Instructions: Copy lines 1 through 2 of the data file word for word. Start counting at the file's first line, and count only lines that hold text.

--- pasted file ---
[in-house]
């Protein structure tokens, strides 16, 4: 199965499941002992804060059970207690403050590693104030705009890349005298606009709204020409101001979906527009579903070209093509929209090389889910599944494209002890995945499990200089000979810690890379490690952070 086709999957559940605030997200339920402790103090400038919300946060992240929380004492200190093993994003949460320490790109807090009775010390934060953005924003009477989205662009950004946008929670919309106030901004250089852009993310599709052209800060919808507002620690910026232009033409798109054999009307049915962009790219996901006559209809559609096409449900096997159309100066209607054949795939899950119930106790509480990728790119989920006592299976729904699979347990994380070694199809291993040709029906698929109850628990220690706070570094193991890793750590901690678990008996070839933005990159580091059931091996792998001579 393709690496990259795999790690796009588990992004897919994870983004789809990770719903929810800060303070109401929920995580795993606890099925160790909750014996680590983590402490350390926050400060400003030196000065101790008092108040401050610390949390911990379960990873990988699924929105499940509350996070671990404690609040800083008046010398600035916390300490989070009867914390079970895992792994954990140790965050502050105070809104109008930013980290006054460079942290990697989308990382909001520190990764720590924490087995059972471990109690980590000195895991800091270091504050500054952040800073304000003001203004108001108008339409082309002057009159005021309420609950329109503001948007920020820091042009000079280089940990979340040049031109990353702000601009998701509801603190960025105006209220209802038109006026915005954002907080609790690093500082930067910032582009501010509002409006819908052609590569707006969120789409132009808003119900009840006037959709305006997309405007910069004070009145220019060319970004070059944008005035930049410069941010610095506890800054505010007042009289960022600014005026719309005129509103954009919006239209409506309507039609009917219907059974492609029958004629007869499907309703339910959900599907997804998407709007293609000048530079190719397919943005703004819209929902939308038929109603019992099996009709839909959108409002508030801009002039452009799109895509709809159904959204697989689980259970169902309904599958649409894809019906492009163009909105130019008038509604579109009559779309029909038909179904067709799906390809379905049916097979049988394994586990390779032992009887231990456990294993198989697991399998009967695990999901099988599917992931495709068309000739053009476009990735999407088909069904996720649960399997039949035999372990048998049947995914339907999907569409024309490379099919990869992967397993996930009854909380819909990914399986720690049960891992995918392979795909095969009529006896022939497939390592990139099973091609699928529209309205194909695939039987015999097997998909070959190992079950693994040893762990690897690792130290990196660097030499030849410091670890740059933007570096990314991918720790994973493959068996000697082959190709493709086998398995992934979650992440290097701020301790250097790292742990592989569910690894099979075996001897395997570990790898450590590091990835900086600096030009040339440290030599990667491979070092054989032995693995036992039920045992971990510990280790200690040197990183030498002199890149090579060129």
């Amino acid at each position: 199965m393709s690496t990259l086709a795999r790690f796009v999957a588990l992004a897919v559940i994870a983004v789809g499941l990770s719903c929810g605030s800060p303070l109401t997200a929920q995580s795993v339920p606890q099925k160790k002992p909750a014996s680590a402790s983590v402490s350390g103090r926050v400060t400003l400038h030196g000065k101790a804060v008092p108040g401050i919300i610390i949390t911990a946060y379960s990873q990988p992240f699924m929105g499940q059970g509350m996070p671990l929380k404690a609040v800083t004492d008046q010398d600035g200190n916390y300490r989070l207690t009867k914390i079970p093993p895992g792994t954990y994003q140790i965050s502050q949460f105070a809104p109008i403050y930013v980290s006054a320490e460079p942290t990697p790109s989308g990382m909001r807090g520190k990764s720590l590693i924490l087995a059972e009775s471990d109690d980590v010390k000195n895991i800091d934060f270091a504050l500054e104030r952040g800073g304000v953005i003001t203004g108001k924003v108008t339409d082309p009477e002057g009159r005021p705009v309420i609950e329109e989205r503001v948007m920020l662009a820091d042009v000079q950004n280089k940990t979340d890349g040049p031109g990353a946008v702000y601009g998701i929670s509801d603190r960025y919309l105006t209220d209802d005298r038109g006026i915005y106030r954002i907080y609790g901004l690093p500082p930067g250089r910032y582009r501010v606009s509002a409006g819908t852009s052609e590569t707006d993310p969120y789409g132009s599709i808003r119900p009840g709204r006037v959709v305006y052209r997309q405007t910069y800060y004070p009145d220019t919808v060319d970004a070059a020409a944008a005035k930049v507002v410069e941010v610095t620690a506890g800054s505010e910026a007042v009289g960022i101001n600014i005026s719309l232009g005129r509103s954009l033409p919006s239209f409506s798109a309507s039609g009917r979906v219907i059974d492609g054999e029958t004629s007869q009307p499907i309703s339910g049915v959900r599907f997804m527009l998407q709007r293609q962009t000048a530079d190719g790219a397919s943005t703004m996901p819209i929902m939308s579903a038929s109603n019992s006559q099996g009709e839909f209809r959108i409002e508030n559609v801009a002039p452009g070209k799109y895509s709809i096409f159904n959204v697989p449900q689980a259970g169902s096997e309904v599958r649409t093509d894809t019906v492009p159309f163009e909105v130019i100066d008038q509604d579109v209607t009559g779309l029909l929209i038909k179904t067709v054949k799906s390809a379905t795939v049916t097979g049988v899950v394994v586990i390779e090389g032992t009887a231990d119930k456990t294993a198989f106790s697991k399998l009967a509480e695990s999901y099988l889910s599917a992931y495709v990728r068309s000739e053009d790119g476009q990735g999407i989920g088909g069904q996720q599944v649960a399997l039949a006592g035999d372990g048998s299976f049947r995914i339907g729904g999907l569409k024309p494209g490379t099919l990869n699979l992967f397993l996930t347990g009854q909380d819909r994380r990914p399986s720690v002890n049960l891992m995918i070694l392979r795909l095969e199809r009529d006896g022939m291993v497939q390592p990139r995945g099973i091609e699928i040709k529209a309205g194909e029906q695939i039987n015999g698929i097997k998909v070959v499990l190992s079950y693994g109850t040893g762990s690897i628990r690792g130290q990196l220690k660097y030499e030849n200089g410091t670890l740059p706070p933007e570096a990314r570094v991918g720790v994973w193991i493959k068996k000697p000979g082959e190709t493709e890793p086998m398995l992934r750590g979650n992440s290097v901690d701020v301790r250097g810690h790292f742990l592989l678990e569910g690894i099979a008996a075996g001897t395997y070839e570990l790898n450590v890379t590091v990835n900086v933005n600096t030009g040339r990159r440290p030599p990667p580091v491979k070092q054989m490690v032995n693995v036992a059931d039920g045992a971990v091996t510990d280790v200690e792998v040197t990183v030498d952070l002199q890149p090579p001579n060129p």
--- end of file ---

[in-house]
């Protein structure tokens, strides 16, 4: 199965499941002992804060059970207690403050590693104030705009890349005298606009709204020409101001979906527009579903070209093509929209090389889910599944494209002890995945499990200089000979810690890379490690952070 086709999957559940605030997200339920402790103090400038919300946060992240929380004492200190093993994003949460320490790109807090009775010390934060953005924003009477989205662009950004946008929670919309106030901004250089852009993310599709052209800060919808507002620690910026232009033409798109054999009307049915962009790219996901006559209809559609096409449900096997159309100066209607054949795939899950119930106790509480990728790119989920006592299976729904699979347990994380070694199809291993040709029906698929109850628990220690706070570094193991890793750590901690678990008996070839933005990159580091059931091996792998001579 393709690496990259795999790690796009588990992004897919994870983004789809990770719903929810800060303070109401929920995580795993606890099925160790909750014996680590983590402490350390926050400060400003030196000065101790008092108040401050610390949390911990379960990873990988699924929105499940509350996070671990404690609040800083008046010398600035916390300490989070009867914390079970895992792994954990140790965050502050105070809104109008930013980290006054460079942290990697989308990382909001520190990764720590924490087995059972471990109690980590000195895991800091270091504050500054952040800073304000003001203004108001108008339409082309002057009159005021309420609950329109503001948007920020820091042009000079280089940990979340040049031109990353702000601009998701509801603190960025105006209220209802038109006026915005954002907080609790690093500082930067910032582009501010509002409006819908052609590569707006969120789409132009808003119900009840006037959709305006997309405007910069004070009145220019060319970004070059944008005035930049410069941010610095506890800054505010007042009289960022600014005026719309005129509103954009919006239209409506309507039609009917219907059974492609029958004629007869499907309703339910959900599907997804998407709007293609000048530079190719397919943005703004819209929902939308038929109603019992099996009709839909959108409002508030801009002039452009799109895509709809159904959204697989689980259970169902309904599958649409894809019906492009163009909105130019008038509604579109009559779309029909038909179904067709799906390809379905049916097979049988394994586990390779032992009887231990456990294993198989697991399998009967695990999901099988599917992931495709068309000739053009476009990735999407088909069904996720649960399997039949035999372990048998049947995914339907999907569409024309490379099919990869992967397993996930009854909380819909990914399986720690049960891992995918392979795909095969009529006896022939497939390592990139099973091609699928529209309205194909695939039987015999097997998909070959190992079950693994040893762990690897690792130290990196660097030499030849410091670890740059933007570096990314991918720790994973493959068996000697082959190709493709086998398995992934979650992440290097701020301790250097790292742990592989569910690894099979075996001897395997570990790898450590590091990835900086600096030009040339440290030599990667491979070092054989032995693995036992039920045992971990510990280790200690040197990183030498002199890149090579060129």